Article | 2 min read

Creating a customer service definition

By Andrew Gori

Last updated May 22, 2017

Attempting to arrive at a customer service definition that everyone in your company would agree with might seem a fool’s errand, but taking a step back to define its key elements can be a useful exercise—one that can help you focus on what really matters to your customers and to your businesses. Let’s deconstruct what we mean when we say customer service.

1. Service through the sales life cycle
At its most basic level, customer service means providing support to customers throughout the purchase life cycle: before, during, and after. That entails delivering the right service experience—either self-service or agent-assisted—to the right user at the right time within a company’s budget and customer experience goals.

Those customer experience goals serve a crucial business need: attracting and retaining customers in a highly competitive marketplace. Customers will purchase more goods and services after a good customer service experience, and even more will stop buying after a negative experience. Those experiences have a long-lasting impact: nearly a quarter of customers continue to seek out a vendor two or more years after a positive experience. In other words, customers have long memories. Work with company leaders to ensure all employees, not just support reps, treat your customers well. Otherwise, be prepared to see them go to your competition.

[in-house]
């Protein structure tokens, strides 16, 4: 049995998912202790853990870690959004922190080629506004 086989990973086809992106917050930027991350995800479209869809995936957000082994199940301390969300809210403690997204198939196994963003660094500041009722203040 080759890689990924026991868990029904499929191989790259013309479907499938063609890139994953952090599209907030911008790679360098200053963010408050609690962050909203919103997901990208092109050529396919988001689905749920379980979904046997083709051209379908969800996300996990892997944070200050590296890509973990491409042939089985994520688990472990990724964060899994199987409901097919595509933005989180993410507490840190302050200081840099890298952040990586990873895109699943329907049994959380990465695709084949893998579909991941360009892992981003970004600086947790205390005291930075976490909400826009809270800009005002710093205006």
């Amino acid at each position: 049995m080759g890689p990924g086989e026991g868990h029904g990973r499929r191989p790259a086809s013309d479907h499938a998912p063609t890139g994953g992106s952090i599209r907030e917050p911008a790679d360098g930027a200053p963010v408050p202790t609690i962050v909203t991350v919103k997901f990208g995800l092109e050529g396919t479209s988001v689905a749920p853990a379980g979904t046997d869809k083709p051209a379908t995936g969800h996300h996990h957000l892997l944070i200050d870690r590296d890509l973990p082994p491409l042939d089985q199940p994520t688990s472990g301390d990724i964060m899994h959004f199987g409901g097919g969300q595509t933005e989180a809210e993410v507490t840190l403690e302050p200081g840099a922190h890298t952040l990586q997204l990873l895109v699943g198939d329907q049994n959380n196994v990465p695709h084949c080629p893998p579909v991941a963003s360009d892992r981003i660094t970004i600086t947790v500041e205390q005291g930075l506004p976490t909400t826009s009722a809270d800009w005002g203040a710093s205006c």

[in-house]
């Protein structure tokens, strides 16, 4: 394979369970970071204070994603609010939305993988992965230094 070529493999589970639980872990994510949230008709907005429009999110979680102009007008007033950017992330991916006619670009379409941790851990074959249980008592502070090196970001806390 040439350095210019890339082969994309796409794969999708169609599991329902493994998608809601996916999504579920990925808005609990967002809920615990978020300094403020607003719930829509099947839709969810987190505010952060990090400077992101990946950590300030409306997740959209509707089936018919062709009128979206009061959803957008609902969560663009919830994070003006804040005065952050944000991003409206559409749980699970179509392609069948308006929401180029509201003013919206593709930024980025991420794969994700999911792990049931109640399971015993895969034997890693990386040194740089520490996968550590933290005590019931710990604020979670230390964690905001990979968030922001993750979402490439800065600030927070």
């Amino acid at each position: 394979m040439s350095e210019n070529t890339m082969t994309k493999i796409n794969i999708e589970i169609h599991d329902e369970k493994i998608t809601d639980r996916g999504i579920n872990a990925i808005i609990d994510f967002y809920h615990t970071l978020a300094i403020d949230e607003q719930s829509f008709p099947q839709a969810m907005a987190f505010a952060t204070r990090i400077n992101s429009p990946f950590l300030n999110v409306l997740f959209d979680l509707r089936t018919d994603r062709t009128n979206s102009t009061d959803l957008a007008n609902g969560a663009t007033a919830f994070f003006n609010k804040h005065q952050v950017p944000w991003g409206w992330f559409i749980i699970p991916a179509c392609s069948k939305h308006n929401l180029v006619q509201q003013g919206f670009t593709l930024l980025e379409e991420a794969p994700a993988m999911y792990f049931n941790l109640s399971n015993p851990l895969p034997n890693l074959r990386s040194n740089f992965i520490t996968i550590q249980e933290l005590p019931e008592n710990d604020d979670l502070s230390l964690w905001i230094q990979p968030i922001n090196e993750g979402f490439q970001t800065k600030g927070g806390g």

2. Building relationships with customers
Customer service is not just about providing support throughout the purchase life cycle—it’s also about looking out for customers’ best interests and being empathetic to their emotional states. Building relationships with your customers isn’t just about providing support. It’s about valuing your customers’ time and being kind.

Doing so not only helps your company retain those customers (see a trend here?), it helps drive promote your brand as one that actually cares about it’s customers, helping you attract new customers through online reviews and word of mouth.

3. Adding value to the product or service
Finally, customer service is the process of adding value to your product or service. Your product could be the best thing since sliced bread, but it won’t be complete unless you offer service to your customers. And by focusing on serving your customers’ needs, you unlock critical analytics (via CRM tools, surveys, and so on) that you can use to drive business decisions that will ensure that your customers get the products and services that they want down the road.

But it goes far beyond data mining. You can add value by offering white papers and other resources, and by providing information that helps your customers use products more effectively or run their businesses better, those patrons will be more likely to view you as a trusted partner.

Learn more about defining your customer support, read Forrester’s report, 2017 Customer Service Trends: Operations Become Smarter and More Strategic